I Have A Older Emachines Pc Its A etower|333cs Im Looking For A Iso For The Restoration CD It Would Be A Big Help If You Have/Or Can get It And Put It On A Site For Me Email Me @ Jaxmeoff@hotmail.com

    When I Get It I Might Even Beable To Throw In A Bouns
    If it Gets The Job Done Ill Email You Back Askin For A Paypal Address To Hit You With A Couple Bones []=[]
    Code

  • December 21, 2003 at 5:53 pm
    Permalink

    I Have A Older Emachines Pc Its A etower|333cs Im Looking For A Iso For The Restoration CD It Would Be A Big Help If You Have/Or Can get It And Put It On A Site For Me Email Me @ Jaxmeoff@hotmail.com

    When I Get It I Might Even Beable To Throw In A Bouns
    If it Gets The Job Done Ill Email You Back Askin For A Paypal Address To Hit You With A Couple Bones []=[]
    Code

  • December 27, 2003 at 5:28 pm
    Permalink

    I have an eMachine 400i3 (400 Mhz) computer. I need to know where I can find sound drivers and video drivers for this machine. (win98 or win2000)

    Thanks
    Slackbastard!!

  • January 5, 2004 at 3:52 am
    Permalink

    I bought a 500 is emachines in 2001 and been happy with it. The power supply is “glitchy” though after moving the box, or a power outage. It has held up however, after adding 2 nics and an extra drive. I’m currently running freebsd on it. The winmodem was already dead when i bought it, and been replaced by USR external. The cdrom has finally died, but i’ll try cleaning it again. On the 600 series at least, u can disable on board sound with a jumper and add a card.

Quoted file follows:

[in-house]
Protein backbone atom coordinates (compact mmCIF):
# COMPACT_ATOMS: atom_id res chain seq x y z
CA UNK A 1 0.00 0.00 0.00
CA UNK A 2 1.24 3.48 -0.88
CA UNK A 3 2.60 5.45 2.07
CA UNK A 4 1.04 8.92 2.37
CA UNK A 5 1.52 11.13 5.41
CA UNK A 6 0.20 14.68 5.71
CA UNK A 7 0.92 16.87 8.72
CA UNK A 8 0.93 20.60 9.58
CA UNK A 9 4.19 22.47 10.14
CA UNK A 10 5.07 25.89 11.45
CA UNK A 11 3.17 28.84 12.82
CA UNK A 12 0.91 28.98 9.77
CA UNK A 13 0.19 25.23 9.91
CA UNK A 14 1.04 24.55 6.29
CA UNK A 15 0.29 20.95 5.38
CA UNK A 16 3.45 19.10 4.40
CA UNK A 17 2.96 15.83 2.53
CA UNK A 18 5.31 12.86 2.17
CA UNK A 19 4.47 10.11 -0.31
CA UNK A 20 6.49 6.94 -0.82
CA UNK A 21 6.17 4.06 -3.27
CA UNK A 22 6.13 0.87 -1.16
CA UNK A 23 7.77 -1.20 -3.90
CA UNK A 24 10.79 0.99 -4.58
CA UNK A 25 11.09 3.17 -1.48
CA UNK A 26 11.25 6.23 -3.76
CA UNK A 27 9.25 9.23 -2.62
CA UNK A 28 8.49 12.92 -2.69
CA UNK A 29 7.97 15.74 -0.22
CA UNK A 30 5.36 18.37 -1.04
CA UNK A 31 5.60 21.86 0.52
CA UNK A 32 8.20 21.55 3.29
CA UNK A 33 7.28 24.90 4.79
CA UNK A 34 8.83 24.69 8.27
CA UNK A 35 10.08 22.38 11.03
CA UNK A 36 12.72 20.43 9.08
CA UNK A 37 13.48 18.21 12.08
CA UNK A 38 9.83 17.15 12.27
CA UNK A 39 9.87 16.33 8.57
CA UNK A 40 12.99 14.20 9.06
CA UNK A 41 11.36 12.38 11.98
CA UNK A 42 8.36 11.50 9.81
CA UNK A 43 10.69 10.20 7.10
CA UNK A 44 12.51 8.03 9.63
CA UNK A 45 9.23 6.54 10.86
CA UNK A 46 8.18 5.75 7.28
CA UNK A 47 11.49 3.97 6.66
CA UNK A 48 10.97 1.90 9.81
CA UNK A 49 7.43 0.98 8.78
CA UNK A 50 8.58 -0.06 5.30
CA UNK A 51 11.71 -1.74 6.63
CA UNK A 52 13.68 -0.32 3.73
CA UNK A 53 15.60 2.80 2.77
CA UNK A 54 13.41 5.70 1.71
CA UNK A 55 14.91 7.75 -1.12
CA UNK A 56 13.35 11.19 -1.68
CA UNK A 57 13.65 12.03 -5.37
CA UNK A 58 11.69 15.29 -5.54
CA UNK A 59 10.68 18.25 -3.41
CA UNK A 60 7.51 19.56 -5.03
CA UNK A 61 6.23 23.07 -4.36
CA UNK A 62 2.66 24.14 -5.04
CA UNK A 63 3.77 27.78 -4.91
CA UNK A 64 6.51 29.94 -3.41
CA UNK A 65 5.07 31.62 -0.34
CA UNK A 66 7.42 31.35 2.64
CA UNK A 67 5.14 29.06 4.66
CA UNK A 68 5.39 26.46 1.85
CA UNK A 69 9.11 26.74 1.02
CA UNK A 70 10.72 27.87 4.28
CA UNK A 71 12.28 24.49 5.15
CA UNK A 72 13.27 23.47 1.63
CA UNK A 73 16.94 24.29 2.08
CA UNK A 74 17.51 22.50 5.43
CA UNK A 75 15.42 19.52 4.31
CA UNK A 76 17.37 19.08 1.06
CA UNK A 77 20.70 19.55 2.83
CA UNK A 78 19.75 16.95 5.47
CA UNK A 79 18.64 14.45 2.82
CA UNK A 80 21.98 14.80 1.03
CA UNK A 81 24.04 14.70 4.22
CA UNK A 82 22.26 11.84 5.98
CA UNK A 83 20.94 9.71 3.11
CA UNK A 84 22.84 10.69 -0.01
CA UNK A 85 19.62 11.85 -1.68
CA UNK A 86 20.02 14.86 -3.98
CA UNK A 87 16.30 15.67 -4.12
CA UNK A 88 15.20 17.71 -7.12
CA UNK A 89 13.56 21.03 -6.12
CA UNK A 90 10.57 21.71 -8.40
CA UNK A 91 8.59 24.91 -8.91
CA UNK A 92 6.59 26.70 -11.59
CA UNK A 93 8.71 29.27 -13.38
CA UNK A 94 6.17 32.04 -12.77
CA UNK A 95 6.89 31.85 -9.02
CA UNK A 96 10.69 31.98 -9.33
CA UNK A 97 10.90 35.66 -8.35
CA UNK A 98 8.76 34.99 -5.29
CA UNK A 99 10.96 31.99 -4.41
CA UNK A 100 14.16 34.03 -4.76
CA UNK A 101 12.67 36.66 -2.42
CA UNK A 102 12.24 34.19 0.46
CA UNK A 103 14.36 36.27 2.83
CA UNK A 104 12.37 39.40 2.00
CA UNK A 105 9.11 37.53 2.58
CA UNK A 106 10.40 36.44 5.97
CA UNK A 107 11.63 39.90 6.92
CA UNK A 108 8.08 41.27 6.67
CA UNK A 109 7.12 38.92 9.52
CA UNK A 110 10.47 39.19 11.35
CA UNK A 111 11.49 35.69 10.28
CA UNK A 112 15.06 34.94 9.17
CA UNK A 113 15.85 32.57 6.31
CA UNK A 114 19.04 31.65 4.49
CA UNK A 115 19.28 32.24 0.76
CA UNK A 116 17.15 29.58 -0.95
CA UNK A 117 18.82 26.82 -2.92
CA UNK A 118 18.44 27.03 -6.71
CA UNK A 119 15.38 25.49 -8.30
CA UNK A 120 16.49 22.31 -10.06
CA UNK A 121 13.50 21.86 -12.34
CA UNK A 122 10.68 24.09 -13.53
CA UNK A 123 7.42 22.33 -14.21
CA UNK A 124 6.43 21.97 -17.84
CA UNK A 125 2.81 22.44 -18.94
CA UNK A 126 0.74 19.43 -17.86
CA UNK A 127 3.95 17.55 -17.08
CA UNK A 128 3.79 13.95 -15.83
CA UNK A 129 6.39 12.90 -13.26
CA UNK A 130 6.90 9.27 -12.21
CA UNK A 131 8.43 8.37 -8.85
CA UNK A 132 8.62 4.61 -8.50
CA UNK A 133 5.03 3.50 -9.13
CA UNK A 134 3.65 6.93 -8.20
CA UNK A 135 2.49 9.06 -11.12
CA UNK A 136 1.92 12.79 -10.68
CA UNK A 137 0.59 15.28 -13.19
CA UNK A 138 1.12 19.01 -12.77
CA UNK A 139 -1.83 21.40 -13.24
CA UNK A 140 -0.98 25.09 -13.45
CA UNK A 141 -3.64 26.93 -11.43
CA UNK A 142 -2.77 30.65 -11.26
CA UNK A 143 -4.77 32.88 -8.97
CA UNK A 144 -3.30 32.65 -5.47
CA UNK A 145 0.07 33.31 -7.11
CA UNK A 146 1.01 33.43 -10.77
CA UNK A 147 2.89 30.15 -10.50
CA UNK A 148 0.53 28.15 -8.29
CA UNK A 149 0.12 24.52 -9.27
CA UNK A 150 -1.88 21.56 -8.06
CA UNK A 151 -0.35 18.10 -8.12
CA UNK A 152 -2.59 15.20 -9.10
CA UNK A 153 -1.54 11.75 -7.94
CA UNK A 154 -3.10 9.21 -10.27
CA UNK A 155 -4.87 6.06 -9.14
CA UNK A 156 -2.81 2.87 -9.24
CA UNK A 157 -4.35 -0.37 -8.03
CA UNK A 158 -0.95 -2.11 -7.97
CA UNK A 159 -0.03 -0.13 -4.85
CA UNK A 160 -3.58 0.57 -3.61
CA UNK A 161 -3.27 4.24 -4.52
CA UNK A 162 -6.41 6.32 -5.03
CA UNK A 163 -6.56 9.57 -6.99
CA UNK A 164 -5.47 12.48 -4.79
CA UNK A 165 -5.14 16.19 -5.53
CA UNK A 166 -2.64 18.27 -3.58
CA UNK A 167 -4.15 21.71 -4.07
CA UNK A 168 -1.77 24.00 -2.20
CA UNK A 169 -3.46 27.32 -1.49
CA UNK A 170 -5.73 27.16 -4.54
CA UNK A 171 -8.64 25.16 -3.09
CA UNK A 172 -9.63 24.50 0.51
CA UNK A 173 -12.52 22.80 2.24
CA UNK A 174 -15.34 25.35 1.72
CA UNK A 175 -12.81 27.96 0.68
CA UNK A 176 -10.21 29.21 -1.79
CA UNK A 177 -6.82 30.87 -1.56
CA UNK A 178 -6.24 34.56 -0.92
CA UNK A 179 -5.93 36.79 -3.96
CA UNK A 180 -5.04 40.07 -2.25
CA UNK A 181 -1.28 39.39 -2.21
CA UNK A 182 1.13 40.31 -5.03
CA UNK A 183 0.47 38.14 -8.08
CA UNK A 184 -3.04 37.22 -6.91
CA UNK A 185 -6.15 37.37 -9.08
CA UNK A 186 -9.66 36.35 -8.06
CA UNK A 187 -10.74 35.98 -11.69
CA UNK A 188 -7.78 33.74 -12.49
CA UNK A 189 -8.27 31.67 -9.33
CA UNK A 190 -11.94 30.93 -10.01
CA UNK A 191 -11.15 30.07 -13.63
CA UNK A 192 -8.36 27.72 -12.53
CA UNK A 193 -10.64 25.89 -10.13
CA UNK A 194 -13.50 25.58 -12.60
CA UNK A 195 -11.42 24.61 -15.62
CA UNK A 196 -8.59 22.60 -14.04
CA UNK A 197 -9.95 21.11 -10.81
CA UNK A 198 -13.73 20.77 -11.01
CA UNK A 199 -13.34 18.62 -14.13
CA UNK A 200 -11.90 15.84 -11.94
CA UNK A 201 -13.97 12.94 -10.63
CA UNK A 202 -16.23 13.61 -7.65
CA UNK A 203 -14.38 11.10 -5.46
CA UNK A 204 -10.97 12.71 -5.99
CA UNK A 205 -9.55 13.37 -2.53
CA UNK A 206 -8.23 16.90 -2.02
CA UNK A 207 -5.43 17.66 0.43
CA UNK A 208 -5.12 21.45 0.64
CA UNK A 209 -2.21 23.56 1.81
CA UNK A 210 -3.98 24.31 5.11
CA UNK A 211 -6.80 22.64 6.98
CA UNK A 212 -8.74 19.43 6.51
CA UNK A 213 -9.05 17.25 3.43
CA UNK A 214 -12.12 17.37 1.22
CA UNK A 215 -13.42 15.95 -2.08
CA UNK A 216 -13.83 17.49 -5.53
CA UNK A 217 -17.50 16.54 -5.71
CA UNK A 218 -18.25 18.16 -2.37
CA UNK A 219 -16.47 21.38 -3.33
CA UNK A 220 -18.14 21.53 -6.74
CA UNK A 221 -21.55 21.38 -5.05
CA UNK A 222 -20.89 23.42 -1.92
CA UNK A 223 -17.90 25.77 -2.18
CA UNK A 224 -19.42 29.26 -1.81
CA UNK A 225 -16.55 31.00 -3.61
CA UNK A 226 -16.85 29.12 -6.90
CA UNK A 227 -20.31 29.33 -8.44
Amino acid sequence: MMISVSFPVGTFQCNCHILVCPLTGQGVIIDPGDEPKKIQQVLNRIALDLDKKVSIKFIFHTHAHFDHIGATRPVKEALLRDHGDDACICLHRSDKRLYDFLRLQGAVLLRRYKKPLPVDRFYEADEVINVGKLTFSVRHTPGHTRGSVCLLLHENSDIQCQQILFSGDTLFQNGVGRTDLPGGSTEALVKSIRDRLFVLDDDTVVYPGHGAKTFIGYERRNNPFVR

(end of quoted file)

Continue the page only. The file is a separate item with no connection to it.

I hear you can upgrade to 512 meg on the 500 series using the 16 chip variety but i haven’t tried it. If you plan on doing extensive upgrades, check the e4all site mentioned above.

  • January 11, 2004 at 8:35 pm
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    What kind of USRobotics 2977 modem would be good for an emachine? We just got a C2685 emachine. Were’e going to be getting DSL. I’ve seen a few different kinds of 2977s. Newegg (http://www.newegg.com/app/ViewProductDesc.asp?description=25-104-130&depa=1&section=1)has Model#3CP2977OEM for $37, but it’s not a windows modem. It doesn’t say on the newegg site that it’s not a windows modem, but it says that at pricewatch–http://castle.pricewatch.com/search/searchmc.idq?cr=2977&qc=”2977″*+AND+%40ctd+42+AND+%40mnd+143&mi=143&m=US+Robotics&i=42&ct=Computer&c=Modems digiconcepts has a US Robotics 2977 Sportster 56K PCI Fax Modem for $40.98 (http://www.digiconcepts.com/usrobotics_modems_02.htm). I don’t know if the the hard disk that came with the emachine we got should be replaced. It’s an Ultra ATA, but I don’t know who manufactured it.
    Jim Beck

  • January 14, 2004 at 6:54 am
    Permalink

    I kind of prefer the external USR’s. My emachines only has one isa and two pci, and those are pretty full. I picked up a USR external v.90 surplus for about $40. I’m sure you can get a v .92 for that price today. There are some differing views on modems, one that an external or hardware is the way to go. The other is that a v .92 winmodem or softmodem can better take advantage of compression on web pages (it’s not limited to 90 kbps throughput). I think cpu needs to be taken into consideration when choosing. And some content is compressible, other content isn’t, and some isp’s don’t offer v .44.

    When i went from the stock 4 gig drive to a nice 7200 rpm, i noticed linux and software installs went much faster. I’ve seen some 7200 rpm 8 meg buffer drives going for $70 or so. Don’t know if that’s overkill or not. I noticed best results with a couple of drives in a software RAID.